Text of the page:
FasL expression was only observed in colorectal carcinomas, but FAS was constitutively expressed at high levels in normal human colon tissues. However, FAS expression is often reduced in metastatic human colorectal carcinoma [29, 35]. FasL expression in tumor cells has been hypothesized as a “FAS counterattack,” by which tumor cells evade immune destruction by inducing FasL-mediated apoptosis in tumor-infiltrating lymphocytes [36]. However, this concept is legitimately debated [37, 38]. Interestingly, our results showed that FasL expression in SW480 and HT29 cells was markedly down-regulated by MIR196B overexpression (Fig. 3A and 4A). Furthermore, the up-regulation of FasL induced by FAS mAb treatment was attenuated by anti-MIR196B overexpression in SW480 cells (Fig. 3C). The FasL expression patterns in response to MIR196B and anti-MIR196B overexpression were similar to the FAS expression patterns (Fig. 3A and C and Fig. 4A). These results emphasizes that MIR196B regulates FasL expression by an unknown mechanism, although we did not establish this in the present study.

We measured NF-κB and ERK2 expression after MIR196B overexpression (Fig. 3C). Whereas FAS and FasL expression was down-regulated, NF-κB and ERK2 expression was up-regulated by MIR196B (Fig. 3C). Consequently, we assessed whether MIR196B regulated cell viability via the NF-κB or ERK2 pathway in SW480 and HT29 cells (Fig. S2). However, we did not find any evidence in association between MIR196B expression and cell proliferation in colorectal cancer cells.

In summary, we identified 31 miRNAs that were significantly up-regulated or down-regulated in colorectal cancer tissues. We investigated one of them, MIR196B, and identified 18 putative MIR196B target genes. FAS was verified as MIR196B targets in this study. MIR196B expression was up-regulated in colorectal cancer tissue, whereas FAS expression was down-regulated. MIR196B directly repressed FAS expression in colorectal cells. In contrast, anti-MIR196B up-regulated FAS expression and increased apoptosis in colorectal cancer cell lines. Our results suggest that up-regulated MIR196B modulates apoptosis in colorectal cancer cells by partially repressing FAS expression and that anti-MIR196B could be useful as an anti-cancer drug in colorectal cancer.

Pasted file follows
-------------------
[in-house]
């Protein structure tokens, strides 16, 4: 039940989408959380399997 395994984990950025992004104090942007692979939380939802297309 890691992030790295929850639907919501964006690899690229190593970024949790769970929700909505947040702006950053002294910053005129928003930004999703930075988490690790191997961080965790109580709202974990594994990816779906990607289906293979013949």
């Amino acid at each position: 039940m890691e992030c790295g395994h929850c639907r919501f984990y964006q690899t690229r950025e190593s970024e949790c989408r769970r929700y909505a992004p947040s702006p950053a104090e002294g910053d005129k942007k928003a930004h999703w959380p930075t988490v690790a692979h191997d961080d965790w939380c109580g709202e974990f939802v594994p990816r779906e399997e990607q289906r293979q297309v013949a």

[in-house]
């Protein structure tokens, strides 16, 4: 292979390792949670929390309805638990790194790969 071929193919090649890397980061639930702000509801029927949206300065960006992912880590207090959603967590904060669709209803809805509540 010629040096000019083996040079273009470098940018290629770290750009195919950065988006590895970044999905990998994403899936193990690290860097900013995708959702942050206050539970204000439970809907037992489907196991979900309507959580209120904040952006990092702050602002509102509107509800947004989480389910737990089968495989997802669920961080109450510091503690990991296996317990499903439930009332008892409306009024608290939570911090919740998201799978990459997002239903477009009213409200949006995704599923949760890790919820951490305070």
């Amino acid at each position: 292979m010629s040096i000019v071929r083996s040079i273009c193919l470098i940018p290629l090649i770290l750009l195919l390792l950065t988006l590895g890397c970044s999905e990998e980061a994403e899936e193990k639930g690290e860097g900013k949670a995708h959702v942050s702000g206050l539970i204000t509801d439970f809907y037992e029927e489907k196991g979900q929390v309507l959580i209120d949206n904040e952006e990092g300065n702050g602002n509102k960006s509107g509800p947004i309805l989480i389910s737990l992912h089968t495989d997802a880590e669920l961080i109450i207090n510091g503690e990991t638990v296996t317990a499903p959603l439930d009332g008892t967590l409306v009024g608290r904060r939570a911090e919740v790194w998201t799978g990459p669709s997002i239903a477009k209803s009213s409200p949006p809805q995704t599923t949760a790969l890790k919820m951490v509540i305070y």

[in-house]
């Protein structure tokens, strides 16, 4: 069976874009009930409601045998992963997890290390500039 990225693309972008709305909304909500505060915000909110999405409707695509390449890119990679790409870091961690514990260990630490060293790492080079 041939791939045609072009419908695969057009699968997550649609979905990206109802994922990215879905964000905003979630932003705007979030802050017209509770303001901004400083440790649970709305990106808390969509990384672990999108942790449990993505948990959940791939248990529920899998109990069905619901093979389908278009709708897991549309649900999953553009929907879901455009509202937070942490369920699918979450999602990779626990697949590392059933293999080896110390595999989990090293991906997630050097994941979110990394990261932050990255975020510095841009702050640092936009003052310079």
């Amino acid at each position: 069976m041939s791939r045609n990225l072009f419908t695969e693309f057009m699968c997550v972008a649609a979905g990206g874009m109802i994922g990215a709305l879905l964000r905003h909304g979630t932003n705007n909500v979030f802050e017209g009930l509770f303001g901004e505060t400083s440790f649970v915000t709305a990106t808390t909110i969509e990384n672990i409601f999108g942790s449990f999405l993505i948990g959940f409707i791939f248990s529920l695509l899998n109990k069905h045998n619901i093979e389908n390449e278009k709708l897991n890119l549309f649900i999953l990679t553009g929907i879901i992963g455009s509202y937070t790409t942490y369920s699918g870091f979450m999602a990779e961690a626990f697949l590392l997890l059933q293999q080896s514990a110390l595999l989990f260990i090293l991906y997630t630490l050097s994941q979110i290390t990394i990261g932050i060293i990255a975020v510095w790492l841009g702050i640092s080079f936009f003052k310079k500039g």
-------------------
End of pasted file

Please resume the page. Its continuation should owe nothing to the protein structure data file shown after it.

MATERIALS AND METHODS

Patients and tissue samples

The tissue samples used in this study were provided by the Biobank of Wonkwang University Hospital, a member of the National Biobank of Korea. With approval from the institutional review board and informed consent, we obtained colon cancer tissue from 14 colon cancer patients (7 males and 7 females) and rectal cancer tissue from 2 rectal cancer patients (2 males). The mean ages of the colon cancer patients and rectal cancer patients were 65.6 years and 72 years, respectively. Four colon cancer tissue samples and matched normal colon tissue samples (2 males and 2 females) were used for miRNA microarray analysis. Three separate colon cancer tissue samples and matched normal colon tissue samples (1 male and 2 female) were used to validate the miRNA microarray results. In addition, one separate colon cancer tissue sample with matched normal colon tissue sample and two rectal cancer tissue samples with matched normal rectal tissue samples were used to assess MIR196B expression. Six separate colon cancer tissue samples and matched normal colon tissue samples (4 males and 2 females) were used to analyze FAS protein expression.

Cell culture

The human colorectal cancer cell lines SW480, HT29, and Caco2 were obtained from Korea Cell Line Bank. SW480 and HT29 cells were cultured in RPMI 1640 (HyClone, Logan, UT, USA) supplemented with 10% FBS in 5% CO2 at 37°C in a humidified atmosphere. Caco2 cells were cultured in Alpha-MEM (HyClone) supplemented with 20% FBS in 5% CO2 at 37°C in a humidified atmosphere.

miRNA expression profiling

Total RNA (100 ng) was hybridized to an Agilent Human microRNA Microarray (Agilent Technologies, Santa Clara, CA, USA). MicroRNA was labeled, hybridized, and washed following Agilent’s instructions. Images of hybridized microarrays were acquired with a DNA microarray scanner (Agilent Technologies), and the microarray images were analyzed with Feature Extraction software (Agilent Technologies). The standard of statistical significance was the corrected ratio of the hybridization signal intensity in colon tumor tissue to the hybridization signal intensity in normal tissue.

RNA extraction and quantitative RT-PCR

Total RNA was isolated with TRIzol reagent (Invitrogen, Carlsbad, CA, USA) according to the manufacturer’s protocol. After digestion with DNase and cleanup, RNA samples were quantified, aliquoted, and stored at -80°C. Total RNA isolated from tissue samples and/or cultured cells were used as a template to synthesize cDNA for quantitative RT-PCR (qRT-PCR) analysis in a StepOne Real-time PCR system (Applied Biosystems, Foster City, CA, USA).

The differential miRNA expression patterns were validated with the TaqMan qRT-PCR assay (Applied Biosystems) or the NCode VILO miRNA cDNA Synthesis kit for qRT-PCR and EXPRESS SYBR GreenER miRNA qRT-PCR kit (Invitrogen). qRT-PCR with SYBR Green dye (Applied Biosystems) was used to assess mRNA expression. RNU48 (for TaqMan qRT-PCR) or 5.8S (for SYBR qRT-PCR) and GAPDH were used as endogenous controls for qRT-PCR of miRNA and mRNA, respectively. Each sample was run in triplicate.

MIR196B transfection